backup plan

Have a Backup Plan

I had a backup plan. At least I thought I did. Until it failed. Don’t let this happen to you.

Just when you think you’re doing things the right way, disaster happens. Last week it happened to me. I had just purchased some new software which required the latest version of the Mac OS. As I attempted to install the latest version, something went horribly wrong and all of a sudden it looked like my hard drive had disappeared.

In a panic, I tried everything I could think of to remedy the situation. From my research (aka frantically Googling) the next logical step was to re-install the operating system.  Well, feeling that was way out of my pay grade, I made an appointment at the Apple Genius Bar. Once there, they reinstalled and upgraded my OS and with my back up drive, began to restore the computer.

Long story short, the backup unit somehow got compromised and I sat there in shock with the realization the everything was gone. All my files, everything, gone. The good news is there are companies that specialize in recovering data from hard drives and as we speak the information on my hard drive is being extracted and I should recover all my files. This is a costly process, and it doesn’t always work.

Have a Hybrid Backup Plan

After a mini melt down over the weekend, I have learned a couple of valuable lessons. One is to have a better strategy for data backup. I went out and purchased two 2 terabyte hard drives and now have 2 physical backup units protecting my data. Redundancy is good. I also learned that external hard drives don’t last forever. I was surprised that it was recommended to me to replace your external hard drive every 3 or so years.  The drives I just purchased are from Seagate and come with 2 years of data recovery. My strategy going forward is to replace one drive every year or so. Part of the issue with my hard drive failure was due to the age of the equipment according to the data recovery engineer.

There is the option of having my computer configured to store my documents in my cloud account. I’m still not sure if this is the direction I want to go, as the files would only be available when connected to the internet. However, it’s a good option if you want to have the files available on multiple devices. I’m thinking about periodically coping important files to the Documents – Cloud folder so they are available in the cloud as another form of backup.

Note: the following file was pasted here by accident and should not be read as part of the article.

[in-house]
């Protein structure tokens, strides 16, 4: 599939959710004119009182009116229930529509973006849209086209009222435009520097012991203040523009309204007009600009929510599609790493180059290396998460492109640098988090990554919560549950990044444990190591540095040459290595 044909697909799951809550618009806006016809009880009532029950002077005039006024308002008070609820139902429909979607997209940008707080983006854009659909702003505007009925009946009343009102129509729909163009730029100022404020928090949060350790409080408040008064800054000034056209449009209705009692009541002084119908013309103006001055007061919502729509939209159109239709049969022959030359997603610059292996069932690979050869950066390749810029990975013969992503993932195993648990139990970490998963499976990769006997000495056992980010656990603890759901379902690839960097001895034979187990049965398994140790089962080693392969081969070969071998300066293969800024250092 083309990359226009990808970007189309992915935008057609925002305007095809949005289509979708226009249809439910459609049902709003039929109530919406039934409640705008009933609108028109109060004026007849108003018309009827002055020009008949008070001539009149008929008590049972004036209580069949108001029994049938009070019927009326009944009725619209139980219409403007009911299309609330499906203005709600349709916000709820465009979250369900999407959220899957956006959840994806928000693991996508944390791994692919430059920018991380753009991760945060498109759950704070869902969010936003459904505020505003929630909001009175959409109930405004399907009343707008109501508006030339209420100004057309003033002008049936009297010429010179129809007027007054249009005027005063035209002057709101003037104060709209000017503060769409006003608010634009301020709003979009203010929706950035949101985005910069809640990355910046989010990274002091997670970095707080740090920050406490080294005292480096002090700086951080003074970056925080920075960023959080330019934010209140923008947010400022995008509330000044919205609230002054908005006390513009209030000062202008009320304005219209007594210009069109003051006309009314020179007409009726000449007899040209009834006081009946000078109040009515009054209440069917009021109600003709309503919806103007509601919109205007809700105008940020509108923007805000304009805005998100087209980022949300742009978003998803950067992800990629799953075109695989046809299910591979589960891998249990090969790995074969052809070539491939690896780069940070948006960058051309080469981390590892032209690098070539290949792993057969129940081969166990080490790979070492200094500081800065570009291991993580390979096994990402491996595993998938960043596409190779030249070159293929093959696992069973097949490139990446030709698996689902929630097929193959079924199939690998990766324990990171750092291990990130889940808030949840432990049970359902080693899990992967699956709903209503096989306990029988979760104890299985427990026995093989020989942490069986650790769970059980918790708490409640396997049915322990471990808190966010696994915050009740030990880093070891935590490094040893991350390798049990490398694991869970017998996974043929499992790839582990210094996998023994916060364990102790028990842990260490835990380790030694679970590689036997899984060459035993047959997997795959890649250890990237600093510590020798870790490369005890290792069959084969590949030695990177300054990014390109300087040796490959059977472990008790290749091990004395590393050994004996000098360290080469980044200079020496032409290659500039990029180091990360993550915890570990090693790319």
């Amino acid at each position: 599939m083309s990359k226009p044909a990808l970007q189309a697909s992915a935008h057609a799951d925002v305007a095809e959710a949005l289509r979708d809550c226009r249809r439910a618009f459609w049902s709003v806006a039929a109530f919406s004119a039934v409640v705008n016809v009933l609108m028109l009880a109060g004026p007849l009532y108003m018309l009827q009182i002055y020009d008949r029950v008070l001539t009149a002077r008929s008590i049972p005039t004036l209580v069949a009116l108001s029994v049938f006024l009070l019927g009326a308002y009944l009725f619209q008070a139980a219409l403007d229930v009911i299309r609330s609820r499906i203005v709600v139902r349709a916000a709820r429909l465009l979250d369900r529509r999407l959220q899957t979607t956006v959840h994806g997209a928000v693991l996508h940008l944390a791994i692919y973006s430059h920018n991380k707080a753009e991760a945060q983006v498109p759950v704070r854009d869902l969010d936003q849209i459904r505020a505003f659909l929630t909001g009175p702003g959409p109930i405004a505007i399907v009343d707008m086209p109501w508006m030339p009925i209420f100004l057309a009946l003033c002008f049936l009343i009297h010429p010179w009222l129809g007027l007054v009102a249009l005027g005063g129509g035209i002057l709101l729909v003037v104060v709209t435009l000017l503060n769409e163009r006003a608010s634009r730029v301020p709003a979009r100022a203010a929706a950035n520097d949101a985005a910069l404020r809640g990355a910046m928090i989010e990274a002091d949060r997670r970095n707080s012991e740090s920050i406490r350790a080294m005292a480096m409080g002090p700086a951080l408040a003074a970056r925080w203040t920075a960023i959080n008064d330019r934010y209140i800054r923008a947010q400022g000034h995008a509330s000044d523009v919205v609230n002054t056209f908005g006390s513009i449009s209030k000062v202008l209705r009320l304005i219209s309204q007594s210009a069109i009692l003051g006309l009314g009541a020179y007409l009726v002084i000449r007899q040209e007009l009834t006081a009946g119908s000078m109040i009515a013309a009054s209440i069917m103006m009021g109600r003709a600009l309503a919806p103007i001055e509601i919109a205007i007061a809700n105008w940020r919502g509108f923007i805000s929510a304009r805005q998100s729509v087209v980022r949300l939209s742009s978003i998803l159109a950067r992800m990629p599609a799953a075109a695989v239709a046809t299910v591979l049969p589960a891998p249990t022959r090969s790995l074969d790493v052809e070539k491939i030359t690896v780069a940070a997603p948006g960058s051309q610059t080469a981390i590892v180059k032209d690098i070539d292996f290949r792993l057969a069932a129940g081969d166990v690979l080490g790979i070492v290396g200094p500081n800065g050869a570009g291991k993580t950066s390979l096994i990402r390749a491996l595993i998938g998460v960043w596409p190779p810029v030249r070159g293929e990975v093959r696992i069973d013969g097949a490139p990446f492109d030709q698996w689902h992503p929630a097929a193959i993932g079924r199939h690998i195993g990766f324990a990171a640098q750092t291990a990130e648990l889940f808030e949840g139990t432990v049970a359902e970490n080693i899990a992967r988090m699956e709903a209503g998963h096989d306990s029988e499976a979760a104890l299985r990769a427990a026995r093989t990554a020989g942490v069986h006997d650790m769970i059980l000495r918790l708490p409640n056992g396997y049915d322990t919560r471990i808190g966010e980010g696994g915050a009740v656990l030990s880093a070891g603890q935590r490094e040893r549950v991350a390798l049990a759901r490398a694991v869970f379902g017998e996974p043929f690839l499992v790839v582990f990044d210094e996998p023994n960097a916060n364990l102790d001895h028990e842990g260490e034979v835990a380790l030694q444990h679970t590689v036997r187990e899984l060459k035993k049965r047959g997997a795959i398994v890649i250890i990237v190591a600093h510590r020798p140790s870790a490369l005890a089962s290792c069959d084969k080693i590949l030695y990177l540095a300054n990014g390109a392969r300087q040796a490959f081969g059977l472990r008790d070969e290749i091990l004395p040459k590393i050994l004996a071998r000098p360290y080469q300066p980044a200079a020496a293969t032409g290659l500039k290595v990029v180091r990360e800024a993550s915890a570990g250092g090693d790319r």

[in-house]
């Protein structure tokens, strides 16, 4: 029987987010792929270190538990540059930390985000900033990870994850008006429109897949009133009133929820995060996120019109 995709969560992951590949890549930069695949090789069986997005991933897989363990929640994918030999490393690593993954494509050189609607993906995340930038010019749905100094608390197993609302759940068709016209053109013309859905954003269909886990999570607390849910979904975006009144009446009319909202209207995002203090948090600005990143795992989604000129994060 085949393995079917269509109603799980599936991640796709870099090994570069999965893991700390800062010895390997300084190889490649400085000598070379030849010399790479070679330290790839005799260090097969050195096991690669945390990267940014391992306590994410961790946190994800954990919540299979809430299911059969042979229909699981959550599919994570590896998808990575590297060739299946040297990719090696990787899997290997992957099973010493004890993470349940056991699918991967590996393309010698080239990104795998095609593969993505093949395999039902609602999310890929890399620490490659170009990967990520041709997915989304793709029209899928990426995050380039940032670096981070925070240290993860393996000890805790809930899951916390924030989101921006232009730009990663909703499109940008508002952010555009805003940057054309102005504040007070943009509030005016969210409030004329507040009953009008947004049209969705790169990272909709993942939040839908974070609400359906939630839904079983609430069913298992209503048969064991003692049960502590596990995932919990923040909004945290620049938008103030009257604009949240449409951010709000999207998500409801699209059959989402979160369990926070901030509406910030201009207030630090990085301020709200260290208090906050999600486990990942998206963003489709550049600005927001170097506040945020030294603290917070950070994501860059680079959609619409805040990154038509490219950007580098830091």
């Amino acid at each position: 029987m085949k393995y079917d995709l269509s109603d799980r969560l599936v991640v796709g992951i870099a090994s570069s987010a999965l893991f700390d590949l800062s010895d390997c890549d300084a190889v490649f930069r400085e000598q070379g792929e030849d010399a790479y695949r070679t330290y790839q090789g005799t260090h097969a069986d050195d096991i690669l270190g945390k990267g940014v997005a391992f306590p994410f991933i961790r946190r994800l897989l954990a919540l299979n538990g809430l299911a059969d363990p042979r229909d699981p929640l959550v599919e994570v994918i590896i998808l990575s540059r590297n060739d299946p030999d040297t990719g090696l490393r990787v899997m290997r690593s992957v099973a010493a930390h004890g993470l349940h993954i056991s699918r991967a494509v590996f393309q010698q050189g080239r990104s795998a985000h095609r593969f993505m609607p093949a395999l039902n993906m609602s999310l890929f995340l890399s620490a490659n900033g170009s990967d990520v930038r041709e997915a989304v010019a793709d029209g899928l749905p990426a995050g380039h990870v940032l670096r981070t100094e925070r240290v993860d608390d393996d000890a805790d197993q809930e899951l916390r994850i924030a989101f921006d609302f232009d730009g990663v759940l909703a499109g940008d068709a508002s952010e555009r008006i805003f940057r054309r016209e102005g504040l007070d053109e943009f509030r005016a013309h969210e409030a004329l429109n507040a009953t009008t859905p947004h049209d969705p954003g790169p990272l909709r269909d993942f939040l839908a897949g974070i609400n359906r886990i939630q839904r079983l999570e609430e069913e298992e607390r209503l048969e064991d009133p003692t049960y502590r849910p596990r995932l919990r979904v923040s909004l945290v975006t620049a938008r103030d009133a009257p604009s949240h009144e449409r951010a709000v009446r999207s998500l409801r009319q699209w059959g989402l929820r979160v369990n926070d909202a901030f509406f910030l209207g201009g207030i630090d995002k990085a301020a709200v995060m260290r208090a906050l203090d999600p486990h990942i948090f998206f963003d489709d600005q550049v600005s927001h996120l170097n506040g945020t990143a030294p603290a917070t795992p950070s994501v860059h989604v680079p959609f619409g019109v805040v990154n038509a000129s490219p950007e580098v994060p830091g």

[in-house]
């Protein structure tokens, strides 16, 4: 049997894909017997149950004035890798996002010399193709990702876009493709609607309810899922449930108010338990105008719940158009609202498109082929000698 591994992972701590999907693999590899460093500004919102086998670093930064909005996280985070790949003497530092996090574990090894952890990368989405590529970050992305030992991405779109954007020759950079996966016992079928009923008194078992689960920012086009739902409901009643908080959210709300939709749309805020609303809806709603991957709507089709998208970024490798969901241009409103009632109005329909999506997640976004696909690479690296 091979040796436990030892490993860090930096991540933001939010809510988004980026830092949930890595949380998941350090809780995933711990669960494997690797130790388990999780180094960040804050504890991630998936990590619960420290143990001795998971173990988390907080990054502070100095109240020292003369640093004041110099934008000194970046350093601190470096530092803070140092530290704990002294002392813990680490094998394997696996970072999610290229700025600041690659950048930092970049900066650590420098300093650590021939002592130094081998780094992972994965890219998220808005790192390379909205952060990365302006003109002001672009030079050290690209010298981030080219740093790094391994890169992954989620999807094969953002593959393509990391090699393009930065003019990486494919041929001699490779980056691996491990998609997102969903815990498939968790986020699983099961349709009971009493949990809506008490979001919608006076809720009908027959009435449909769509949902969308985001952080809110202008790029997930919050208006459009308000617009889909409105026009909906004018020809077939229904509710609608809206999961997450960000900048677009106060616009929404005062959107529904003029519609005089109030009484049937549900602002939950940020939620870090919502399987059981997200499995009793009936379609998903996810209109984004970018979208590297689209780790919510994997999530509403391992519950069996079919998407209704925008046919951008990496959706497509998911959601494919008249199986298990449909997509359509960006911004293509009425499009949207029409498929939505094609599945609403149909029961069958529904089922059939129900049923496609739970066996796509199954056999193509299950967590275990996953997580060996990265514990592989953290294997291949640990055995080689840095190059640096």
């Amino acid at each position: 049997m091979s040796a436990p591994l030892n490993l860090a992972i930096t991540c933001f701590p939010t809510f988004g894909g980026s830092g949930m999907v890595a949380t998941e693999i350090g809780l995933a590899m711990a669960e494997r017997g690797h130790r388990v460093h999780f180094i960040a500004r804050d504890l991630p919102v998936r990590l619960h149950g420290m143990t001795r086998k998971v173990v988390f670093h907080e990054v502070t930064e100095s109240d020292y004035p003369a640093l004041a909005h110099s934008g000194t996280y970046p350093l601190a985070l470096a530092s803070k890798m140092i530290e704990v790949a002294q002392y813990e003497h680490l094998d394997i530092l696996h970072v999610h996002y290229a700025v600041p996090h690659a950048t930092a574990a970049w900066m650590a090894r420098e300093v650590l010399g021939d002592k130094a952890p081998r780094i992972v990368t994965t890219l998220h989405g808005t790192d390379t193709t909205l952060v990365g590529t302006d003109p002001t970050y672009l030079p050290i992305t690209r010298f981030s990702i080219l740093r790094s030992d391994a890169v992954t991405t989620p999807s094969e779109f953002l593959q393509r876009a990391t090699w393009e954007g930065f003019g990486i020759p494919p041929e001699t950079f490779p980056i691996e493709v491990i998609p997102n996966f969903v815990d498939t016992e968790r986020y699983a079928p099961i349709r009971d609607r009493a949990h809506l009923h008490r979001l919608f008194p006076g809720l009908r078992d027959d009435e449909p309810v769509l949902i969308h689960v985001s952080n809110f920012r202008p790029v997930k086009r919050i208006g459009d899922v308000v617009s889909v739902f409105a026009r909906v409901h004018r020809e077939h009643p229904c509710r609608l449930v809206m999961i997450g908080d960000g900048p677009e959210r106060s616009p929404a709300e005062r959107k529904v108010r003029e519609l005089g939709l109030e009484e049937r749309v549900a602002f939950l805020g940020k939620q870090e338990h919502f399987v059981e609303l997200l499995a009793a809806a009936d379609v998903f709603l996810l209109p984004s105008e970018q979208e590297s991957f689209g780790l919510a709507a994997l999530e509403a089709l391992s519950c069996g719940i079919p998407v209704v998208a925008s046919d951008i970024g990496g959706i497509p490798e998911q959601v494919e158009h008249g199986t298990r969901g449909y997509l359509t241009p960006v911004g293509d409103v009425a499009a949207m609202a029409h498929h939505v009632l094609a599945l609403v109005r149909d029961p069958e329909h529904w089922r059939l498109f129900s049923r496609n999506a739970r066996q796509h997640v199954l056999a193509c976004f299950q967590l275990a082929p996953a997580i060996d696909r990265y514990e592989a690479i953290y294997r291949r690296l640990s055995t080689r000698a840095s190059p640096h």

I have purchased an online backup software service for my Mac.  BackBlaze is the software I choose, it’s $50 a year and one of the top rated solutions. My backup security process has now tripled or quadrupled.

Valuable Lessons Learned

Another lesson learned came from a totally different perspective. While I was wallowing in self pity about this awful thing that had happened to me, I began to think, what can I take away from this hiccup? I must admit I was pretty shaken up when I thought I had lost everything. And then I thought, there is only one person who can determine what I think and do right now and that is me. The way I respond defines who I am.

My thinking needed to change to focus on how I could use this experience to best serve me. I began to focus on how having to reload all my files on my computer is in fact a good thing, it will give me a chance to reorganize the data on my computer. It will allow me to only load files I need and purge the rest. Creating a better and more logical file folder system will allow me to get access to information much more quickly. No more spending time searching around for where a specific file is located.

While reloading my applications I have upgraded some of them to current and better software solutions. I’m taking an attitude of “fresh start”, even if this setback will take hours of my time to recover from. Embracing the experience to create a better computer environment from which to launch a successful 2018 is my current thinking.

Final Thoughts

Set up a multi-pronged approach to backing up your data with redundancy built in.

When stuff happens as it always does, find the silver lining. Realize that you are the only one able to control how you react to life’s ups and downs. Embrace your challenges, how you respond to them makes you the person that you are.

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